Study Guide

Andrew Volstead in 18th and 21st Amendments

By United States Congress

Andrew Volstead

Volstead was a career politician who, if not for his association with Prohibition, would be remembered only for the titanic mustache he sported. Seriously. You could crawl in there and wait out a frigid Minnesota winter just fine.

A lifelong teetotaler, he allied himself with Wayne Wheeler and the Anti-Saloon League to sponsor the 18th Amendment. It didn't do much for his political career, as he saw his twenty-year career in Congress come to an end in 1923 when Ole J. Kvale took his seat.

Volstead wasn't exactly the life of the party. One of his acquaintances described him like this:

His serious, almost solemn attitude toward all subjects of discussion, further cast a gray aura about his personality. There is no suggestion of color, of gaiety, or sparkle, or scintillation about him. Only quiet, earnest, serious grayness. (Source)

Born and raised in Minnesota to Norwegian immigrants, Volstead was a career politician. He worked his way up from the board of education in Granite Falls to the city attorney of the same town, then prosecuting attorney, then finally to mayor in 1900. Granite Falls was this guy's oyster. He served for two years, then it was off to Congress, where he stayed for the next twenty years.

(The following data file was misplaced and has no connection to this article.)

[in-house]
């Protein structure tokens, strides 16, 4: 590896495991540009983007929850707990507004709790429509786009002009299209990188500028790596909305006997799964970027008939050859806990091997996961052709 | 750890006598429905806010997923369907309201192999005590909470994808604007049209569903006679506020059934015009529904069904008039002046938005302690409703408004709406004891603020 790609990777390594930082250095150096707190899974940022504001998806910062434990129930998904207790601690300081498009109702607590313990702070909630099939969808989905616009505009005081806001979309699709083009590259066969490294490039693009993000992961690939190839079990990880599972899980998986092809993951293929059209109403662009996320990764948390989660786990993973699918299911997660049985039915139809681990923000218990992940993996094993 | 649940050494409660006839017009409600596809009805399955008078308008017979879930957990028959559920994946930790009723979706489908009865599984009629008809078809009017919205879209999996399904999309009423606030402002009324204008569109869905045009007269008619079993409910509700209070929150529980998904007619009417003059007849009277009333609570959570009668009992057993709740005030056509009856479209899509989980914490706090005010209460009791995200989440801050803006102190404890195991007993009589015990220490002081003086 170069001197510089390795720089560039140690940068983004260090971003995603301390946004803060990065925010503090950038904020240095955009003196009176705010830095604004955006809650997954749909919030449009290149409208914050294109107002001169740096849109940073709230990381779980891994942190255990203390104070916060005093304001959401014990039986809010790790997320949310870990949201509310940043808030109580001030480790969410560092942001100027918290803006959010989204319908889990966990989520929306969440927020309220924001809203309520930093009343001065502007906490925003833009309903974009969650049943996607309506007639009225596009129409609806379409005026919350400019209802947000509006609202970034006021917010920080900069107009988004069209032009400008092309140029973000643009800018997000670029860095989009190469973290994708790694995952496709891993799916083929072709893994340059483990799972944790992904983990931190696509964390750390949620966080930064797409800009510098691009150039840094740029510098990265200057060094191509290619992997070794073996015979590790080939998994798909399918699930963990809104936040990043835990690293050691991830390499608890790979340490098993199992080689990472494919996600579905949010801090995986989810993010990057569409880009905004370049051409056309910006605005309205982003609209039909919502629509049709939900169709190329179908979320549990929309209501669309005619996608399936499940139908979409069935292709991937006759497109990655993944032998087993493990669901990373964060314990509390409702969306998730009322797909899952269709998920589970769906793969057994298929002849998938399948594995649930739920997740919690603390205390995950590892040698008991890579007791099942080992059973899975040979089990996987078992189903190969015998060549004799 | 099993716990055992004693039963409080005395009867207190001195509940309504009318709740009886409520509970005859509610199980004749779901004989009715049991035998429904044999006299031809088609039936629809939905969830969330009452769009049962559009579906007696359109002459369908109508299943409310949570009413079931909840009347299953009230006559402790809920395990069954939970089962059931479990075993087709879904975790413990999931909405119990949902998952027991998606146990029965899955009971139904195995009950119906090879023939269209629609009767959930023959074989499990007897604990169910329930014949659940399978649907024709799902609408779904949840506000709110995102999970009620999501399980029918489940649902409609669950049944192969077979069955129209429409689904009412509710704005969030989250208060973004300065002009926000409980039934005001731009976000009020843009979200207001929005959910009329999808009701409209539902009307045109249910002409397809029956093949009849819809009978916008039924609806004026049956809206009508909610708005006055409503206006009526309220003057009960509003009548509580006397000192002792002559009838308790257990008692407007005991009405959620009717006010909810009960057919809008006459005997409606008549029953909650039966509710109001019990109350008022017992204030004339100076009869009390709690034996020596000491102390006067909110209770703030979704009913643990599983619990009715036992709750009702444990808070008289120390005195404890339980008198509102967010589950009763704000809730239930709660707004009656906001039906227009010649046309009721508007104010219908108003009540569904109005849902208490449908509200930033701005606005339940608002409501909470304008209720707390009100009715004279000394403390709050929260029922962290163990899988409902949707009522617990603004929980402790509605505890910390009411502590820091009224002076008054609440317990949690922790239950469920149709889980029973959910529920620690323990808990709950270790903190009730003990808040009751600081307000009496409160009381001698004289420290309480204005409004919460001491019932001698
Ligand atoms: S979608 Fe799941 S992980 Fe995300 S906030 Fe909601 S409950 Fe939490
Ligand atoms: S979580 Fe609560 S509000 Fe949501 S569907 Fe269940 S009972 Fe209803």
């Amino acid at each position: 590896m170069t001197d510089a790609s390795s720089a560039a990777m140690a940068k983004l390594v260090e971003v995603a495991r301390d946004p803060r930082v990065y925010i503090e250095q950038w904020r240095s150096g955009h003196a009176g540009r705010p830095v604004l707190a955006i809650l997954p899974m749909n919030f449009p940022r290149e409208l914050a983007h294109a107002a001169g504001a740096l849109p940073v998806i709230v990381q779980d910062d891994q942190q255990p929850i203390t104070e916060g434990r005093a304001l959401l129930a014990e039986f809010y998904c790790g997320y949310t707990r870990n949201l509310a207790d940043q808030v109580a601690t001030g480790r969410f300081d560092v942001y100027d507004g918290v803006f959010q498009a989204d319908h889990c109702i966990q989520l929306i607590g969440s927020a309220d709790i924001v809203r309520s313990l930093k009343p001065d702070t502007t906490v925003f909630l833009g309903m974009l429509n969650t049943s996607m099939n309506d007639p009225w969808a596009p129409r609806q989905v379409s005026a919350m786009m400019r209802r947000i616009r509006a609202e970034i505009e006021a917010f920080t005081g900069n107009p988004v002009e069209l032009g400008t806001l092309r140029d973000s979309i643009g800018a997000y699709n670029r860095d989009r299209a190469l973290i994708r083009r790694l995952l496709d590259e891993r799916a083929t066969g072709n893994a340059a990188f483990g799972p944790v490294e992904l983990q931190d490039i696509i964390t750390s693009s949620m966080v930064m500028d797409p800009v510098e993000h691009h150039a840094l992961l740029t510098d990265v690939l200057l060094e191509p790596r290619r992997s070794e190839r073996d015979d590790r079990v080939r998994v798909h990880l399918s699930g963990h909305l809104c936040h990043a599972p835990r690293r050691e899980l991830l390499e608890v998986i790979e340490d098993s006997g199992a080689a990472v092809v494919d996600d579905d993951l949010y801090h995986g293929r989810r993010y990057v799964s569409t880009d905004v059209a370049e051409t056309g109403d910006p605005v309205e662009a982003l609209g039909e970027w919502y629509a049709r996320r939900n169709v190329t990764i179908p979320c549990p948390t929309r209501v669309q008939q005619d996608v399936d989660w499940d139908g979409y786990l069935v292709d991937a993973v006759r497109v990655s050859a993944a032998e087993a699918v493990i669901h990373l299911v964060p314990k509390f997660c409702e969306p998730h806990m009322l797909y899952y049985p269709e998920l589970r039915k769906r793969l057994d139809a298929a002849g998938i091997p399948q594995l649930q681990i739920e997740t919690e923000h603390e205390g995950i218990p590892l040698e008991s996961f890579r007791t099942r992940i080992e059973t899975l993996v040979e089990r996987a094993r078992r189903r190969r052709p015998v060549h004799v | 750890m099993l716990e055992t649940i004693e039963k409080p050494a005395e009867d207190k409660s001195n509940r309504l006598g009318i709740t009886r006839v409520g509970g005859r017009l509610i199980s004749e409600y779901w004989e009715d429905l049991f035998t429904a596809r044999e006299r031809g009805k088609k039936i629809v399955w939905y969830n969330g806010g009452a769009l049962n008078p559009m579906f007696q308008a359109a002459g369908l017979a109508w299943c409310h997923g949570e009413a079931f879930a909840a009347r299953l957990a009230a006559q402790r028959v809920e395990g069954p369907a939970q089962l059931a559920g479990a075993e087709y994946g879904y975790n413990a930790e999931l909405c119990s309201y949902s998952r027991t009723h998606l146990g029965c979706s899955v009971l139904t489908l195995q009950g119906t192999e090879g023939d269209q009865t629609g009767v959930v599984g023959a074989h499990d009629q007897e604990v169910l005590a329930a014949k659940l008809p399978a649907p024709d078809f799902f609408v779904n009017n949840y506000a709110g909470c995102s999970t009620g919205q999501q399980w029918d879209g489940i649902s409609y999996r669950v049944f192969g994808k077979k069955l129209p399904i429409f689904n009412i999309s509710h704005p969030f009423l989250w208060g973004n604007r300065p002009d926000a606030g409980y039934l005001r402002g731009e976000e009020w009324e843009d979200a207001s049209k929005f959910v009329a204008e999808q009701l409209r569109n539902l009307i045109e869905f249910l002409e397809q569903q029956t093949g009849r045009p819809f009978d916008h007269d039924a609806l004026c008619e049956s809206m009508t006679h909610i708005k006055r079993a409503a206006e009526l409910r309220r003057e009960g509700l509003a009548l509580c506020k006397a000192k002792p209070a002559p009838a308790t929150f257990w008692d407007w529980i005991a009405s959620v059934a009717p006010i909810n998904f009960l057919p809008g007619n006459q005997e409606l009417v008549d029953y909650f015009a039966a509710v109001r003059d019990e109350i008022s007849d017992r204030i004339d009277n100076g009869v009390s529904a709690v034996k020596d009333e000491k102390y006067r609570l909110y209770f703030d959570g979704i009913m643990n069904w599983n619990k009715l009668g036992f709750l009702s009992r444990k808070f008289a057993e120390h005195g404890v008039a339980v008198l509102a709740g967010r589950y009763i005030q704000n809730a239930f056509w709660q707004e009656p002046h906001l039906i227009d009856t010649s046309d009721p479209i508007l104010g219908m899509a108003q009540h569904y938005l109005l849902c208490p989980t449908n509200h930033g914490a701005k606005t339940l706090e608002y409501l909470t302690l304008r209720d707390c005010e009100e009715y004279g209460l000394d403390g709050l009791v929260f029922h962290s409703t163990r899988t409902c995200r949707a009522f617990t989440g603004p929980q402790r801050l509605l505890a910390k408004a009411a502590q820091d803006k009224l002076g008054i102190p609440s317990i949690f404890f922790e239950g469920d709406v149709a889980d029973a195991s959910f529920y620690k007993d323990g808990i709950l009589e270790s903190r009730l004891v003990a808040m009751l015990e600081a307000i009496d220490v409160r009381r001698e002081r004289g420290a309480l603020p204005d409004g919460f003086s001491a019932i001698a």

It's an open question as to whether Volstead was truly a supporter of Prohibition or simply a useful pawn. He was a teetotaler himself, but he didn't go around giving speeches or condemning people for the occasional drink (source). As the Chair of the House Judiciary Committee, it was his job to sponsor the legislation, but most people believe that Wayne Wheeler really wrote the bill.

He was more proud of his work supporting farmers, especially the Capper-Volstead Act, which allowed farmers to form co-ops without worrying about anti-trust laws. He was also one of the few members of the House of Representatives to think there should be some federal laws against lynching. Imagine that.

After getting sent home by the electorate, he returned to his law practice until his death in 1947. He's still pretty popular in Granite Falls, though we're betting you can drink there. His work in Congress got him inducted into the Norwegian-American Hall of Fame, right up there with Knute Rockne.

As they'd say in Minnesota, that's not too bad.

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